Olympus recently announced the EP-1, a camera that uses the same size sensor as their DSLRs, but in a camera roughly the size as the Canon G10, Canon's best compact camera. The EP-1's sensor is 5x bigger than the G10's! Its lenses need to be heftier and autofocus becomes tougher as depth of field gets smaller, yet they fit it into a similar sized package. Plus, it takes interchangeable lenses of an open standard (micro four thirds). When I visited B&H in New York last month, i tried out Panasonic's micro four thirds camera. It was only slightly smaller than my D40 SLR, so it was not impressive, but the EP-1 is a different beast.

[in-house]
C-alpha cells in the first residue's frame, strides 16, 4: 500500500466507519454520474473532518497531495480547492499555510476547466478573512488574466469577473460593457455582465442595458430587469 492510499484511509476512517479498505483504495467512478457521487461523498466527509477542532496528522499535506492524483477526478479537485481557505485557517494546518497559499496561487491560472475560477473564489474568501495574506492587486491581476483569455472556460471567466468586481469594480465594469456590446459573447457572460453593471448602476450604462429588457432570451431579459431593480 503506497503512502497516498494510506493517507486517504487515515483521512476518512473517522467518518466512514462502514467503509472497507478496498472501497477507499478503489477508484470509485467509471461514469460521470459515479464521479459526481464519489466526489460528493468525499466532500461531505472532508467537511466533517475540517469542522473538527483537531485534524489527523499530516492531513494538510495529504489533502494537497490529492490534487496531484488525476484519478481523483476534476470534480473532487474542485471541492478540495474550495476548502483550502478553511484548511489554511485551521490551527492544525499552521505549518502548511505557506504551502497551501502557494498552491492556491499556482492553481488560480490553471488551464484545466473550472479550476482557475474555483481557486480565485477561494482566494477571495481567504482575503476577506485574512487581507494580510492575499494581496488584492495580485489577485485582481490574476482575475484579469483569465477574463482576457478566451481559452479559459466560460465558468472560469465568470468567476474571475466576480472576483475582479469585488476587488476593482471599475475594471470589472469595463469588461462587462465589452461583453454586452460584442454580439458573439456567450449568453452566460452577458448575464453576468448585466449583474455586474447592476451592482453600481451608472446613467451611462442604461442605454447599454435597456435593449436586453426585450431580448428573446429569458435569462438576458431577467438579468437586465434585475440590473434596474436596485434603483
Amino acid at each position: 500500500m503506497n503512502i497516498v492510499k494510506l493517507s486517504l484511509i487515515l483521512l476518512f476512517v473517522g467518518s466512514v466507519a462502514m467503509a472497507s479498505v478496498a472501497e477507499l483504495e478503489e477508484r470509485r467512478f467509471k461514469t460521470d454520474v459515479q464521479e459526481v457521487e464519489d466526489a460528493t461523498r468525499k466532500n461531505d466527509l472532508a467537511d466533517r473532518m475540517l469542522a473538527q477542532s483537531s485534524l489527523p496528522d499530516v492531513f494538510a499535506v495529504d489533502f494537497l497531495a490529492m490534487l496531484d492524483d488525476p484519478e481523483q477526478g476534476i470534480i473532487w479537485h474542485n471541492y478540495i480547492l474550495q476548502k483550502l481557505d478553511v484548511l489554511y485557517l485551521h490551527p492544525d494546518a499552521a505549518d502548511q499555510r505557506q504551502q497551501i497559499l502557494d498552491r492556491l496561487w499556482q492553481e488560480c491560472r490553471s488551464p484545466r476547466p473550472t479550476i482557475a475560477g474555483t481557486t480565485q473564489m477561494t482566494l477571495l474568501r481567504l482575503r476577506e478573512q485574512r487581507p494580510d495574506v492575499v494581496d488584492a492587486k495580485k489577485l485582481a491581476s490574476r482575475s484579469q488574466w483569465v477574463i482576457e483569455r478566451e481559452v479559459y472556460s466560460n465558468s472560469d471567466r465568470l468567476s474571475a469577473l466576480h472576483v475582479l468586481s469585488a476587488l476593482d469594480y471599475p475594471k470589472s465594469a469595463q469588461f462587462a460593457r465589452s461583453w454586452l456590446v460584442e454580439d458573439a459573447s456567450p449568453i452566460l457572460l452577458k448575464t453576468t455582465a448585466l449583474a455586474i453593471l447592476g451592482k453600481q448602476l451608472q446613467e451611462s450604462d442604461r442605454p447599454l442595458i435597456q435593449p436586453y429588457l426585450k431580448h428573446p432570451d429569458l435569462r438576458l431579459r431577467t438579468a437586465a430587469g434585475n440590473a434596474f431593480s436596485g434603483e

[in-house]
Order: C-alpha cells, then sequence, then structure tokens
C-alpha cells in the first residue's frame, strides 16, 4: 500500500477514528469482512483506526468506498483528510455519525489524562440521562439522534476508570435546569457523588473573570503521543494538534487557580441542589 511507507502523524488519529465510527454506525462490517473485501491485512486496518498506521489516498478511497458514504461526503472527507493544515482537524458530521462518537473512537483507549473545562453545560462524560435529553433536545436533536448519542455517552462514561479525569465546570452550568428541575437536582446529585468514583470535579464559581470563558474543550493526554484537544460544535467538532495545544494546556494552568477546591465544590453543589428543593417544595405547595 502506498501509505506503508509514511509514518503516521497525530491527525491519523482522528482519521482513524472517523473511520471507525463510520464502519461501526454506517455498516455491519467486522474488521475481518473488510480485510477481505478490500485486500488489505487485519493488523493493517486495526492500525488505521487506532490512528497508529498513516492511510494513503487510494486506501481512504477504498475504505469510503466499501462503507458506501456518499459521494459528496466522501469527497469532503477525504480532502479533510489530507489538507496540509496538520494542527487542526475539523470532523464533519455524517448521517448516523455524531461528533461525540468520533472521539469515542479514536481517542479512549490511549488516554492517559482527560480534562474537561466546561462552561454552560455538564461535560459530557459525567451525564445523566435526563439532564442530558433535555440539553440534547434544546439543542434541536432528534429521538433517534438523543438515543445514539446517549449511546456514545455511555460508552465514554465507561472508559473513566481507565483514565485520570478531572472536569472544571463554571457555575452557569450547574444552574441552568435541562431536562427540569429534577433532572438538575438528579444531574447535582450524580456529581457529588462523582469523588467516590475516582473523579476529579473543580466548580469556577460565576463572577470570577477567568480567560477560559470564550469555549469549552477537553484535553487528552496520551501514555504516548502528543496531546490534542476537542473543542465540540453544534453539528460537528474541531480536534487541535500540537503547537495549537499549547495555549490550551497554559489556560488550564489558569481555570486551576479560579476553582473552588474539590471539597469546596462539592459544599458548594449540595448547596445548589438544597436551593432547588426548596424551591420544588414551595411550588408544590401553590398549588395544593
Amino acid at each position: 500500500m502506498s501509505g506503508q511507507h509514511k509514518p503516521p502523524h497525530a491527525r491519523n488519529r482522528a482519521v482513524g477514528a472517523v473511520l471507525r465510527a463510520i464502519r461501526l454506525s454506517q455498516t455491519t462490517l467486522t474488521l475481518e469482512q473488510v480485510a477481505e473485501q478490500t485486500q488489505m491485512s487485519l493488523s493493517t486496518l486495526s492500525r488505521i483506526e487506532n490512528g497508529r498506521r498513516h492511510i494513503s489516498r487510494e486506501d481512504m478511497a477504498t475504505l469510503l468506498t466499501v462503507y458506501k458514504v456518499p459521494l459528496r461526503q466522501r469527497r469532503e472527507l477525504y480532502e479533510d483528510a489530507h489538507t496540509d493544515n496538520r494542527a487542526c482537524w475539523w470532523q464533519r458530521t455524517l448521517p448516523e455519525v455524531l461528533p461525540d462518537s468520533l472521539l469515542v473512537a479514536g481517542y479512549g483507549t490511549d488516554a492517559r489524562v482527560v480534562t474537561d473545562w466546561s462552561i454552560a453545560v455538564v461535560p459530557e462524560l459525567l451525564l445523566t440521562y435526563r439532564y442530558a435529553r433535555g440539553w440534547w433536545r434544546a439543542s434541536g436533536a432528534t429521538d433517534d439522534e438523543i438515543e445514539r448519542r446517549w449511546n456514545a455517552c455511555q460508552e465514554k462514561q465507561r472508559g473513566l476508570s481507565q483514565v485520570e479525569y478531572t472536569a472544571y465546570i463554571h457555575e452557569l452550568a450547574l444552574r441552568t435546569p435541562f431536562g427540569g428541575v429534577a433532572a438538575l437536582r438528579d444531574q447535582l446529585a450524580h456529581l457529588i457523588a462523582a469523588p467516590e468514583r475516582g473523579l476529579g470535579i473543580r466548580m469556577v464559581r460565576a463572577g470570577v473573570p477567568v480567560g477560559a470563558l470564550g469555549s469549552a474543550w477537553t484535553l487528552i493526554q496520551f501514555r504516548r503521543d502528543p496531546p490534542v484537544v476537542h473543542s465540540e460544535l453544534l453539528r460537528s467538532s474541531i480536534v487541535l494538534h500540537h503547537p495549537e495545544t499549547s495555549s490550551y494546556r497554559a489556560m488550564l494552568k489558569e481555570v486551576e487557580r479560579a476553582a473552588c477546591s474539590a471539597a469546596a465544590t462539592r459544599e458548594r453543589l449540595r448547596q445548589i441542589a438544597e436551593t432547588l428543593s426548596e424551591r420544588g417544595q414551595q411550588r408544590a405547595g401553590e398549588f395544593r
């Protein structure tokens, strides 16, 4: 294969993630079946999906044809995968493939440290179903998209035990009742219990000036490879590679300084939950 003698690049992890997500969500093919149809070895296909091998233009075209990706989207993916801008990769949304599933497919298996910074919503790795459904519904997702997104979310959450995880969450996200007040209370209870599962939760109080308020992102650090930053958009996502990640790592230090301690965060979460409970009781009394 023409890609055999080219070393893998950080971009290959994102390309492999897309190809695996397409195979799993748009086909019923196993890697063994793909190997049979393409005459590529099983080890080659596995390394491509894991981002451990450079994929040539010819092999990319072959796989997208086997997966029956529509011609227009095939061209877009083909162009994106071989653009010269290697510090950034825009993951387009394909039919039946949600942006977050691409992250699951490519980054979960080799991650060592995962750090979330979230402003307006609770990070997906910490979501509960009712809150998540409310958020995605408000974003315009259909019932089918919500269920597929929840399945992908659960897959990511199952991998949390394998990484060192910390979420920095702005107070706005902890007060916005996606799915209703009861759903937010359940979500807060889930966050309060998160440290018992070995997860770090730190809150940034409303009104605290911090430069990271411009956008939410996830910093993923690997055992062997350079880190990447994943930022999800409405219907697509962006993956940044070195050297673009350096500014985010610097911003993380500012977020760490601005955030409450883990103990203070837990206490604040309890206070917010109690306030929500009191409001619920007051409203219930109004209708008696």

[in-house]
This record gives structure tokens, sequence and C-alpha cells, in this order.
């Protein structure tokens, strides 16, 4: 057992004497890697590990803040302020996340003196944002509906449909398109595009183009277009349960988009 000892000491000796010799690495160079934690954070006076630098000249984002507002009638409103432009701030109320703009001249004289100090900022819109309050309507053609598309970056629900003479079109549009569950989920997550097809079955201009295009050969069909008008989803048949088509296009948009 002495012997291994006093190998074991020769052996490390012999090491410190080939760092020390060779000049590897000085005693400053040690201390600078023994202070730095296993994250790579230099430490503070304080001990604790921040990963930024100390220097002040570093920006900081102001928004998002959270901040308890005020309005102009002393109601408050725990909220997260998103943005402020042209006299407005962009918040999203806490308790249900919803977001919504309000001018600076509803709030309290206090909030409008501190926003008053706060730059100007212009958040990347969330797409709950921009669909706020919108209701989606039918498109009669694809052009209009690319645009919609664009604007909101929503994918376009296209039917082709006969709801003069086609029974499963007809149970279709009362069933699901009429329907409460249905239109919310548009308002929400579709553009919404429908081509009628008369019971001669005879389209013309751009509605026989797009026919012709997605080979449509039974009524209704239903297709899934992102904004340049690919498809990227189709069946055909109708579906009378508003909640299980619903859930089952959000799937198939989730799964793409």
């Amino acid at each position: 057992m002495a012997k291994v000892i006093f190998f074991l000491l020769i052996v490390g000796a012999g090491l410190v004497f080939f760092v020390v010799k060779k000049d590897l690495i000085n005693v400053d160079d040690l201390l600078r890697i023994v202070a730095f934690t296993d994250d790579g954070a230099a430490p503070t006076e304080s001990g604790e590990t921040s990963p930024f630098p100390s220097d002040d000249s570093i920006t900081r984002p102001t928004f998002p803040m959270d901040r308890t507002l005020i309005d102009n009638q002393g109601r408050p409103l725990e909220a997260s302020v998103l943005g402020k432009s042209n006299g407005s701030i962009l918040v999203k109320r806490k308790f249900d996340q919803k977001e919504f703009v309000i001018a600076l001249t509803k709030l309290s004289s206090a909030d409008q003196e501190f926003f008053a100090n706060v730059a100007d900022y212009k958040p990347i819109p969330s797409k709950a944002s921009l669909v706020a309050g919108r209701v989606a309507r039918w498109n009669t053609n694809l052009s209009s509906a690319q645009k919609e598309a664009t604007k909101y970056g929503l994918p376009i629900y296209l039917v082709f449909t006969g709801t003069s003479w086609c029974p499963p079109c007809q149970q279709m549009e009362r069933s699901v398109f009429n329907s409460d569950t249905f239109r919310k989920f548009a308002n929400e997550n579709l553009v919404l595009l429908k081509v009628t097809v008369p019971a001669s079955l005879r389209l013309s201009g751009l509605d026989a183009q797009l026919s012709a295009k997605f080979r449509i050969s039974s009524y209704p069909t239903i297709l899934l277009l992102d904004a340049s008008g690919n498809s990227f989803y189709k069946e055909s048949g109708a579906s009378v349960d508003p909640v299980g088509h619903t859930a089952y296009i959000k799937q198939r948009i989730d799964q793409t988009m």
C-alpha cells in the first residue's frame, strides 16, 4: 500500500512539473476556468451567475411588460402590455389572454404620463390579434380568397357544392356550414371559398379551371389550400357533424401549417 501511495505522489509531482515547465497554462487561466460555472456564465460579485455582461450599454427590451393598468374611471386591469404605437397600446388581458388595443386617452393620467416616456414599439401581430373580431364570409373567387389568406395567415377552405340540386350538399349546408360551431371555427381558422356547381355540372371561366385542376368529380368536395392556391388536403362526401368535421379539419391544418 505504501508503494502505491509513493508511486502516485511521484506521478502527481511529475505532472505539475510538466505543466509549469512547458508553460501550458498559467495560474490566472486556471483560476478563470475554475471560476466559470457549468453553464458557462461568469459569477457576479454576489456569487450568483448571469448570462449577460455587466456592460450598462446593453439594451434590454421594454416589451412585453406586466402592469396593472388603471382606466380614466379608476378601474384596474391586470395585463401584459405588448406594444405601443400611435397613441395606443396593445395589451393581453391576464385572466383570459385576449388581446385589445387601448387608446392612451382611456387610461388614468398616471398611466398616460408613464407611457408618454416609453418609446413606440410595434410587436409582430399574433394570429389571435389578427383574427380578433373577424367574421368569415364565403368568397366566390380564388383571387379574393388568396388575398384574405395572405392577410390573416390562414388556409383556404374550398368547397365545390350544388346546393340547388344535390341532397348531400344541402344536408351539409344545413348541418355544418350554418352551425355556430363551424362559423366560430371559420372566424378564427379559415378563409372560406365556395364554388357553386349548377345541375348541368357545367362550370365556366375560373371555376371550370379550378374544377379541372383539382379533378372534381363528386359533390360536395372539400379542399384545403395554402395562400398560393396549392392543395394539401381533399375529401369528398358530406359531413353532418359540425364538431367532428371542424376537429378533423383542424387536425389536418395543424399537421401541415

The EP-1 is a bit pricey, and i probably won't get one because it lacks a built-in flash, but i'm sure it's just the first of many cameras of this design. I would not be surprised if in a few years this type of camera outsells SLRs.
Cameras can still get a lot smaller with large sensors. In college i used an Olympus Stylus Epic, a film camera that was pocketable, still much smaller than the EP-1...and of course, the 35mm film is 4x the size of the EP-1's sensor! I've read that the reason today's larger digital sensors can't be put into cameras of this sort is that digital sensors can't handle light at sharp angles well, but that's bound to change in the future. After that, maybe we'll get some cool flexible or liquid lenses that are more eye-like. And the best would be a smart dude in the camera to give us photography lessons.